Type of Service Total Length Version = 4 If no options, IHL = 5 Source and Destination are 32-bit IP addresses Protocol = 6 means data portion contains a TCP segment. Protocol = 17 means UDP. Identification Flags Fragment Offset Time to Live Protocol Header Checksum Source Address Destination Address Options Padding Data

32 Acknowledgement Number
Layer 4 - TCP segment Source Port Destination Port Sequence Number Acknowledgement Number Data Offset Reserved U R G A C K E O L R S T S Y N F I N Window Checksum Urgent Pointer Options Padding Data Source and Destination are 16-bit TCP port numbers (IP addresses are implied by the IP header) If no options, Data Offset = 5 (which means 20 octets)

33 Client Server Architecture
simple example layer 7 protocol: HTTP Client makes requests, Server serves requests – e.g HTTP for transferring “websites”. This is the easiest way to provide services on demand and provides a means of sharing resources more effectively. Example: Mimicking the browser with telnet (client) talking to a web server (server) telnet 80 GET / HTTP/1.1 Host:

34 IP Addressing

35 Purpose of an IP address
Unique Identification of Source Sometimes used for security or policy-based filtering of data Destination So the networks know where to send the data Network Independent Format IP over anything

36 Purpose of an IP Address
Identifies a machine’s connection to a network Physically moving a machine from one network to another requires changing the IP address TCP/IP uses unique 32-bit addresses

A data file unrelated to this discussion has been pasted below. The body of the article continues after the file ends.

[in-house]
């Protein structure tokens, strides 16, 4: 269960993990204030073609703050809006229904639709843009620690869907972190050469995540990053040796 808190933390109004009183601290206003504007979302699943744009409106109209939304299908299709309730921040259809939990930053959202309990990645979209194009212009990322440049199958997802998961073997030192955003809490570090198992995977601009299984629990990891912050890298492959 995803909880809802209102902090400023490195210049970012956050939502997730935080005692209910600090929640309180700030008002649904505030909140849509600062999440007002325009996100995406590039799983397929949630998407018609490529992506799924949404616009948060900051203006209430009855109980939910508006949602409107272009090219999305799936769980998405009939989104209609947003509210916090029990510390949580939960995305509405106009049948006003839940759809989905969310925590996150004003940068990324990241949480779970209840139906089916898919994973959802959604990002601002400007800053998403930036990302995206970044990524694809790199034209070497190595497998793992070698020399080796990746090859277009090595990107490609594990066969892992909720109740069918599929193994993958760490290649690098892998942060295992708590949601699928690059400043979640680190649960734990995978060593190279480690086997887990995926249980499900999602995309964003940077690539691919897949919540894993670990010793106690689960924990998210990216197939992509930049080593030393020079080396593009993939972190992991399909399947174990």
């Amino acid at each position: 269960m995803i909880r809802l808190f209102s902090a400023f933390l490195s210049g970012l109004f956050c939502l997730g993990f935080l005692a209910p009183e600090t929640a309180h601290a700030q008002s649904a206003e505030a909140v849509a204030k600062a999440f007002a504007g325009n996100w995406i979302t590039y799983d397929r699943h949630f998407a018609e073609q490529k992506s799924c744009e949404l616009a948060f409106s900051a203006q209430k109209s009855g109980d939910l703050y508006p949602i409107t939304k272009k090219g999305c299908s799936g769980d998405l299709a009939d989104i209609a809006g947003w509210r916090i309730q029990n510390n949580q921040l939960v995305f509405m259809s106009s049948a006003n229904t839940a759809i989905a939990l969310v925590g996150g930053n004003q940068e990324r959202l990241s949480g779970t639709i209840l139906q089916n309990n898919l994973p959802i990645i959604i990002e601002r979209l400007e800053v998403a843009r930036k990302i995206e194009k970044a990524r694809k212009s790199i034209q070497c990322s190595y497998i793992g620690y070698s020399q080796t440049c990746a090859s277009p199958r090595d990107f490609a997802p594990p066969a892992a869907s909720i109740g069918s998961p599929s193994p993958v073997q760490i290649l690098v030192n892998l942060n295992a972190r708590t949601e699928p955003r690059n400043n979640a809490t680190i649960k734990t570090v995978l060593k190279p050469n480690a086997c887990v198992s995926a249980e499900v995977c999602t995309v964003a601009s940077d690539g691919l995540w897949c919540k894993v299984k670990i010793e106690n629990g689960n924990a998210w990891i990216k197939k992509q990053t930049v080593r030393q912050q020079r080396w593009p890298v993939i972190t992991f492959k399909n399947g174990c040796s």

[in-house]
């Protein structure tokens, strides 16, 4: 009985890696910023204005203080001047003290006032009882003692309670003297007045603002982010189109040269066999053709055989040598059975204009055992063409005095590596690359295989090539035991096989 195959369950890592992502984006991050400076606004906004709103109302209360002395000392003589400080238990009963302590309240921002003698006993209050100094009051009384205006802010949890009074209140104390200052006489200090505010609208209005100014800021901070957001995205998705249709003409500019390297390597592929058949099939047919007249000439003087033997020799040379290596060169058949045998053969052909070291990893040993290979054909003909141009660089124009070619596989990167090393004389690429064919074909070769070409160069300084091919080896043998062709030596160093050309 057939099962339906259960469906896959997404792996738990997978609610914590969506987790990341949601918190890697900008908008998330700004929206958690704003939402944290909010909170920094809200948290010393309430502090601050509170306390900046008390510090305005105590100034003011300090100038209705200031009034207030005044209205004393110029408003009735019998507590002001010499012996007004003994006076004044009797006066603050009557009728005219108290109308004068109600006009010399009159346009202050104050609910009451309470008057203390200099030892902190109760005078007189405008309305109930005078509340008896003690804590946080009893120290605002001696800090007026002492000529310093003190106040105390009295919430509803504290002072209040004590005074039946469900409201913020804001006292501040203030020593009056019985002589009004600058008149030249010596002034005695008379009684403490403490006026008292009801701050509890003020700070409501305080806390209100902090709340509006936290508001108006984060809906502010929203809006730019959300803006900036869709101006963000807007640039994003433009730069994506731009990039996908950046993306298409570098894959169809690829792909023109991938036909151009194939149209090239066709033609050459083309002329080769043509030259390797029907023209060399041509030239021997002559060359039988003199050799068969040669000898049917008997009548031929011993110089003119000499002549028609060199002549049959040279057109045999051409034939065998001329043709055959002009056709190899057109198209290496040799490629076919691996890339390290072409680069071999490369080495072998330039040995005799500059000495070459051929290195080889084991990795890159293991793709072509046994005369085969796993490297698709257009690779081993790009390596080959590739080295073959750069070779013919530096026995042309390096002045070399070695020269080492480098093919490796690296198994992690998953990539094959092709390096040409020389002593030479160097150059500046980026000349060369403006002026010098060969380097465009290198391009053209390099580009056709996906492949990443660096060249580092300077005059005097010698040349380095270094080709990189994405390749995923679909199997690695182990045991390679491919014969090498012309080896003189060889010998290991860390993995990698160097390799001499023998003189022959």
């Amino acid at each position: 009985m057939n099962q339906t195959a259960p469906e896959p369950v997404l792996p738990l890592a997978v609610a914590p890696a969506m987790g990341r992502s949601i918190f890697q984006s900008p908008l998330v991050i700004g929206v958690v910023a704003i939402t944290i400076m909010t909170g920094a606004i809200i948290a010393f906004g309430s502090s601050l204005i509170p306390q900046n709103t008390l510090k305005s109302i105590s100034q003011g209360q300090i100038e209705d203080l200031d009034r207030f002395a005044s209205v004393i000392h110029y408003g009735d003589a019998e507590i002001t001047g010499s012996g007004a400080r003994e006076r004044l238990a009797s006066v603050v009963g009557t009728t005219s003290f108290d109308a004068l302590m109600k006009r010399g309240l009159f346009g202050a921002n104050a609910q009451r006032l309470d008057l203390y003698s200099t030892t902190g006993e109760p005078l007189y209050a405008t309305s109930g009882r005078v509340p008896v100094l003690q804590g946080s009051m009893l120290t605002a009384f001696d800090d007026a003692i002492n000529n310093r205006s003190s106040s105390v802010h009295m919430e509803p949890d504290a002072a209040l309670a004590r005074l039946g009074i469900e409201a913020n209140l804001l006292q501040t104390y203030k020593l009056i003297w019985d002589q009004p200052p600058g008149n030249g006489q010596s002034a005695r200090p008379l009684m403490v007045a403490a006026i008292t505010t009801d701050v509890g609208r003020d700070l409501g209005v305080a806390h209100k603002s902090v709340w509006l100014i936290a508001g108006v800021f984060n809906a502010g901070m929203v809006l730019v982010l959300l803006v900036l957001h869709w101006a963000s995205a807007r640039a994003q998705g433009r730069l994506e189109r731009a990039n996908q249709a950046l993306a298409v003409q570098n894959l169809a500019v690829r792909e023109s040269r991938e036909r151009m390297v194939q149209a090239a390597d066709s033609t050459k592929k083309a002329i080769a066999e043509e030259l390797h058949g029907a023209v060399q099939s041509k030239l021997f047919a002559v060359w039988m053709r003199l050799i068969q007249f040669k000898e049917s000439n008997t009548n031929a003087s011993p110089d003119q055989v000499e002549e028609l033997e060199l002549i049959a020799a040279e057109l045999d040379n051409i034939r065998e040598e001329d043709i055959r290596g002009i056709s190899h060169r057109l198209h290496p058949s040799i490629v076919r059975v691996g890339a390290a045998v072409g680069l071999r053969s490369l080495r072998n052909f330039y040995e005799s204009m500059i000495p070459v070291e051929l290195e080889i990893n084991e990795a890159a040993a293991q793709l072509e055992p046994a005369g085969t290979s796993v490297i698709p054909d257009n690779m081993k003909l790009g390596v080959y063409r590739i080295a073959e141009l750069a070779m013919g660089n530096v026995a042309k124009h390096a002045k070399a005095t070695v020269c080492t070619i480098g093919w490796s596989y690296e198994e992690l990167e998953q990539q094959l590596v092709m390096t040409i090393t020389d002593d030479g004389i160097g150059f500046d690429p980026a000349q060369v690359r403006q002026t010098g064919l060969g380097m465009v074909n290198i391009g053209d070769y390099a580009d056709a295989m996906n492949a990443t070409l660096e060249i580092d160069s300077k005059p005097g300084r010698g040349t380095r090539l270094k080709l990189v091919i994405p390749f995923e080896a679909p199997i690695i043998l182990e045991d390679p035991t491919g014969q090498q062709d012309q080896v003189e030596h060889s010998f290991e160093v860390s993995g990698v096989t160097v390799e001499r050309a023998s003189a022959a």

37 Basic Structure of an IP Address
32 bit number (4 octet number): (e.g ) Decimal Representation: 133 27 162 125 Binary Representation: Hexadecimal Representation: 85 1B A2 7D

38 IP Address Allocation Private IP address ranges:
10/8 ( – ) /16 ( – ) 172.16/12 ( – ) Public IP address space Assigned by an appropriate authority such as RIPE, ARIN, AFRINIC, etc. or Local Internet Registries (LIRs) Public Address space for the Africa Region available from AfriNIC Choose a small block from whatever range you have, and subnet your networks (to avoid problems with broadcasts)

39 Addressing in Internetworks
The problem we have More than one physical network Different Locations Larger number of computers Need structure in IP addresses network part identifies which network in the internetwork (e.g. the Internet) host part identifies host on that network

40 Address Structure Revisited
Hierarchical Division in IP Address: Network Part (Prefix) describes which physical network Host Part (Host Address) describes which host on that network Boundary can be anywhere very often NOT at a multiple of 8 bits 1 Network Host

41 Network Masks Network Masks help define which bits are used to describe the Network Part and which for hosts Different Representations: decimal dot notation: binary: hexadecimal: 0xFFFFE000 number of network bits: /19 Binary AND of 32 bit IP address with 32 bit netmask yields network part of address

42 Classless Addressing IP address with the subnet mask defines the range of addresses in the block E.g /28 (subnet mask ) defines the range to is the network address is the broadcast address >46 assignable addresses

43 Forwarding Computers can only send packets directly to other computers on their subnet If the destination computer is not on the same subnet, packets are sent via a “gateway” defaultrouter option in /etc/rc.conf sets the default gateway for this system. IP forwarding on a FreeBSD box turned on with the gateway_enable option in /etc/rc.conf otherwise the box will not forward packets from one interface to another.

44 How DNS fits Computers use IP Addresses but Humans find names easier to remember DNS provides a mapping of IP Addresses to names and vice versa Computers may be moved between networks, in which case their IP address will change BUT their names can remain the same

45 Network Troubleshooting Tools
ping traceroute tcpdump

Download ppt "IP and Networking Basics"

Similar presentations

Ads by Google